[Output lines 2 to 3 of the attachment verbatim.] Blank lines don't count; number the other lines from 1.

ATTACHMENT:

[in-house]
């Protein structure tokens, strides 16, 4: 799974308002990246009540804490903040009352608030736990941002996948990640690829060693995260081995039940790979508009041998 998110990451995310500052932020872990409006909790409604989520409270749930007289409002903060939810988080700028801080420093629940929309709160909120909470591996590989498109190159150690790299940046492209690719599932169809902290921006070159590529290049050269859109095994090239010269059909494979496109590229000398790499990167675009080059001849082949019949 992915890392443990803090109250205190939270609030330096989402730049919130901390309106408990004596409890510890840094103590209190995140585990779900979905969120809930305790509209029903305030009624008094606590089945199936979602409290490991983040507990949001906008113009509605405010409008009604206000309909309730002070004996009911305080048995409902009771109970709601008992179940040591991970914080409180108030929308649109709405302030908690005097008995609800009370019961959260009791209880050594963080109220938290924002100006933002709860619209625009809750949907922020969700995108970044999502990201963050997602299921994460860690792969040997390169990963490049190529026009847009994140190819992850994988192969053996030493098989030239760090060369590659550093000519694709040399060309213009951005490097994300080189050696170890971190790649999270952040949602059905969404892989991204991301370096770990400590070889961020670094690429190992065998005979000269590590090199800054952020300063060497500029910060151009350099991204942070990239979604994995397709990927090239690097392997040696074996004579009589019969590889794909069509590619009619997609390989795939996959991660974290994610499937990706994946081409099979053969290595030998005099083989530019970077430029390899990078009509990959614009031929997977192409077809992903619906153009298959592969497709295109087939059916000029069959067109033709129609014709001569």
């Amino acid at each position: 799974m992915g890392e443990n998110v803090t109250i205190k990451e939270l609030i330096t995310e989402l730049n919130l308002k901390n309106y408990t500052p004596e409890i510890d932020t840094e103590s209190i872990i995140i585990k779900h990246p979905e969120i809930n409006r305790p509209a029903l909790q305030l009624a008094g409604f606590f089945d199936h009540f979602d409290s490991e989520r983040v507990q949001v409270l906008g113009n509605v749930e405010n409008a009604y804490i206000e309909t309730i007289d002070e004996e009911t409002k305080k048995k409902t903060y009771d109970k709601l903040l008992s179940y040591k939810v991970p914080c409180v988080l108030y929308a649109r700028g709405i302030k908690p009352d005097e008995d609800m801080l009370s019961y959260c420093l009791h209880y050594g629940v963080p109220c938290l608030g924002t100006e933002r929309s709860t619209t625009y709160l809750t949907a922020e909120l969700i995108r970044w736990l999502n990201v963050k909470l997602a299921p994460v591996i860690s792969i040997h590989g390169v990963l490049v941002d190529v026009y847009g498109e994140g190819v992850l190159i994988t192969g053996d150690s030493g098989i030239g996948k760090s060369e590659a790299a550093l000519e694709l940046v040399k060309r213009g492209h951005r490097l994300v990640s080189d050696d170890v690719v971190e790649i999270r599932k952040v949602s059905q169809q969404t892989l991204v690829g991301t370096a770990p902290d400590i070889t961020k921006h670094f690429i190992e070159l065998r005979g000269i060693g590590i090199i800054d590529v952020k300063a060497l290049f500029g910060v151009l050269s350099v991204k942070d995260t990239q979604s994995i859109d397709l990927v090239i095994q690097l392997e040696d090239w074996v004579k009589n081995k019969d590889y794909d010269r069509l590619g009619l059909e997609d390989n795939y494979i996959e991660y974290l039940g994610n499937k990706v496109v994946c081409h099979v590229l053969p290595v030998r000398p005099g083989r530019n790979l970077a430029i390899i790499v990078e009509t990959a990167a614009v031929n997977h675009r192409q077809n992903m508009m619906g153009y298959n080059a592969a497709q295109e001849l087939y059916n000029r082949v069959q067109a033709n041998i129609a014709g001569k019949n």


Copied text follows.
């Protein structure tokens, strides 16, 4: 799974308002990246009540804490903040009352608030736990941002996948990640690829060693995260081995039940790979508009041998 998110990451995310500052932020872990409006909790409604989520409270749930007289409002903060939810988080700028801080420093629940929309709160909120909470591996590989498109190159150690790299940046492209690719599932169809902290921006070159590529290049050269859109095994090239010269059909494979496109590229000398790499990167675009080059001849082949019949 992915890392443990803090109250205190939270609030330096989402730049919130901390309106408990004596409890510890840094103590209190995140585990779900979905969120809930305790509209029903305030009624008094606590089945199936979602409290490991983040507990949001906008113009509605405010409008009604206000309909309730002070004996009911305080048995409902009771109970709601008992179940040591991970914080409180108030929308649109709405302030908690005097008995609800009370019961959260009791209880050594963080109220938290924002100006933002709860619209625009809750949907922020969700995108970044999502990201963050997602299921994460860690792969040997390169990963490049190529026009847009994140190819992850994988192969053996030493098989030239760090060369590659550093000519694709040399060309213009951005490097994300080189050696170890971190790649999270952040949602059905969404892989991204991301370096770990400590070889961020670094690429190992065998005979000269590590090199800054952020300063060497500029910060151009350099991204942070990239979604994995397709990927090239690097392997040696074996004579009589019969590889794909069509590619009619997609390989795939996959991660974290994610499937990706994946081409099979053969290595030998005099083989530019970077430029390899990078009509990959614009031929997977192409077809992903619906153009298959592969497709295109087939059916000029069959067109033709129609014709001569």
């Amino acid at each position: 799974m992915g890392e443990n998110v803090t109250i205190k990451e939270l609030i330096t995310e989402l730049n919130l308002k901390n309106y408990t500052p004596e409890i510890d932020t840094e103590s209190i872990i995140i585990k779900h990246p979905e969120i809930n409006r305790p509209a029903l909790q305030l009624a008094g409604f606590f089945d199936h009540f979602d409290s490991e989520r983040v507990q949001v409270l906008g113009n509605v749930e405010n409008a009604y804490i206000e309909t309730i007289d002070e004996e009911t409002k305080k048995k409902t903060y009771d109970k709601l903040l008992s179940y040591k939810v991970p914080c409180v988080l108030y929308a649109r700028g709405i302030k908690p009352d005097e008995d609800m801080l009370s019961y959260c420093l009791h209880y050594g629940v963080p109220c938290l608030g924002t100006e933002r929309s709860t619209t625009y709160l809750t949907a922020e909120l969700i995108r970044w736990l999502n990201v963050k909470l997602a299921p994460v591996i860690s792969i040997h590989g390169v990963l490049v941002d190529v026009y847009g498109e994140g190819v992850l190159i994988t192969g053996d150690s030493g098989i030239g996948k760090s060369e590659a790299a550093l000519e694709l940046v040399k060309r213009g492209h951005r490097l994300v990640s080189d050696d170890v690719v971190e790649i999270r599932k952040v949602s059905q169809q969404t892989l991204v690829g991301t370096a770990p902290d400590i070889t961020k921006h670094f690429i190992e070159l065998r005979g000269i060693g590590i090199i800054d590529v952020k300063a060497l290049f500029g910060v151009l050269s350099v991204k942070d995260t990239q979604s994995i859109d397709l990927v090239i095994q690097l392997e040696d090239w074996v004579k009589n081995k019969d590889y794909d010269r069509l590619g009619l059909e997609d390989n795939y494979i996959e991660y974290l039940g994610n499937k990706v496109v994946c081409h099979v590229l053969p290595v030998r000398p005099g083989r530019n790979l970077a430029i390899i790499v990078e009509t990959a990167a614009v031929n997977h675009r192409q077809n992903m508009m619906g153009y298959n080059a592969a497709q295109e001849l087939y059916n000029r082949v069959q067109a033709n041998i129609a014709g001569k019949n």